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Am J Obstet Gynecol. 2015 Jul;213(1):68.e1-68.e5. doi: 10.1016/j.ajog.2015.01.049. Epub 2015 Jan 30.

Hemolytic disease of the fetus and newborn due to multiple maternal antibodies.

Author information

1
Division of Maternal-Fetal Medicine, Department of Obstetrics and Gynecology, Wexner Medical Center, The Ohio State University, Columbus, OH. Electronic address: kara.markham@osumc.edu.
2
Division of Maternal-Fetal Medicine, Department of Obstetrics and Gynecology, Wexner Medical Center, The Ohio State University, Columbus, OH.
3
College of Public Health, The Ohio State University, Columbus, OH.

Abstract

OBJECTIVE:

The objective of the study was to determine whether women with combinations of red blood cell antibodies are more likely to develop significant hemolytic disease of the fetus and newborn than those with single antibodies.

STUDY DESIGN:

A retrospective exposure cohort study was conducted of pregnant women with red blood cell antibodies. The development of significant hemolytic disease of the fetus and newborn was then compared between patients with single antibodies and those with multiple antibodies. Data analysis was limited to pregnancies delivering since the year 2000.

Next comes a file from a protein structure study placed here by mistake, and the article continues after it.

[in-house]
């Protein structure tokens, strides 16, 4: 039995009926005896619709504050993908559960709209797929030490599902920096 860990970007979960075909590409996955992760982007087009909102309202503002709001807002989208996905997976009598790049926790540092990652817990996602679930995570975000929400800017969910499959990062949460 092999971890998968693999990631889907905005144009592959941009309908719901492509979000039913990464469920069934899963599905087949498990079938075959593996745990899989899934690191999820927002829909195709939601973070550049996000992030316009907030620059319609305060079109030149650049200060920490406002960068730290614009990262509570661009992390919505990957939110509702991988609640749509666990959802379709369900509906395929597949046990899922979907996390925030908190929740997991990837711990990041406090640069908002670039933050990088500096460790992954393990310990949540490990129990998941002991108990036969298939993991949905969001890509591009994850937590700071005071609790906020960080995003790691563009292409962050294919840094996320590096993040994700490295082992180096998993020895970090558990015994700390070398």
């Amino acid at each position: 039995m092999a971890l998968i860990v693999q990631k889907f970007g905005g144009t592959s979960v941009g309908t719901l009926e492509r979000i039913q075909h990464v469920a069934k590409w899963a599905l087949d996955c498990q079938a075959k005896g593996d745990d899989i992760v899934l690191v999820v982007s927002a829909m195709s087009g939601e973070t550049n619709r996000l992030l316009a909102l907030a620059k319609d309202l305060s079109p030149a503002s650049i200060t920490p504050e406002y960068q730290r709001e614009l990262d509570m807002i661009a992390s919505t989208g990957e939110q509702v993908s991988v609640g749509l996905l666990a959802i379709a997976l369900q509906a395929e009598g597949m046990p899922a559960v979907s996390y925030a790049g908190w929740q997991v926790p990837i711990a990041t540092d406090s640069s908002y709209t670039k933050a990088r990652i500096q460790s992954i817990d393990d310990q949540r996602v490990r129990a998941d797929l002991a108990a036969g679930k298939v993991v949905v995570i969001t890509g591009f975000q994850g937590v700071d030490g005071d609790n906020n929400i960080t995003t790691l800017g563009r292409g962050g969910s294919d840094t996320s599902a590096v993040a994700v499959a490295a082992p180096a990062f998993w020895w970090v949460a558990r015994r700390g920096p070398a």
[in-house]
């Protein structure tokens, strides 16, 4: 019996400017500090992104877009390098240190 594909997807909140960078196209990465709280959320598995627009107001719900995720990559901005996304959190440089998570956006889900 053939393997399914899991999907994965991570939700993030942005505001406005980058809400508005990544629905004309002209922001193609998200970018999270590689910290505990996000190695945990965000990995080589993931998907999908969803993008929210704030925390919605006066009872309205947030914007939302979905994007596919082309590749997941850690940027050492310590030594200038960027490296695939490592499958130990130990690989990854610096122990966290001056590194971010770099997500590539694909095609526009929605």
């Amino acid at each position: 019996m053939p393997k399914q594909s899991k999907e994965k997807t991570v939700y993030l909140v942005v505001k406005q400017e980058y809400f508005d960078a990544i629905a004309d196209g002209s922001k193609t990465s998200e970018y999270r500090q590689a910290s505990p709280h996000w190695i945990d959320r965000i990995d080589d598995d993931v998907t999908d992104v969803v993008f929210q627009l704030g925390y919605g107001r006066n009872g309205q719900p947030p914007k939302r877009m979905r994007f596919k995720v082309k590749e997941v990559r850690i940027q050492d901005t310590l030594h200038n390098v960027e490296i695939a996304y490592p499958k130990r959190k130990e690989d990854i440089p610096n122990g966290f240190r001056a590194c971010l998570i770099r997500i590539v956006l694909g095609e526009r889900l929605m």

RESULTS:

Thirteen percent of the patients referred to our program had multiple red blood cell antibodies. Odds of developing significant hemolytic disease of the fetus and newborn for patients with anti-Rh(D) combined with at least 1 additional red blood cell antibody were 3.65 times the odds for women with anti-Rh(D) antibodies in isolation (95% confidence interval, 1.84-7.33). In the setting of multiple antibodies including anti-Rh(D), Rh-positive fetuses/neonates have an increased odds of developing significant hemolytic disease even if the fetus is negative for the other corresponding red blood cell antigen.

CONCLUSION:

Women with multiple red blood cell antibodies are more likely to develop significant hemolytic disease of the fetus and newborn than those with a single antibody especially in the presence of anti-(Rh)D. This pathophysiology may suggest a more aggressive immune response in women who develop more than 1 red blood cell antibody.

KEYWORDS:

alloimmunization; hemolytic disease of the fetus and newborn; red blood cell antibodies

PMID:
25644438
DOI:
10.1016/j.ajog.2015.01.049
[Indexed for MEDLINE]

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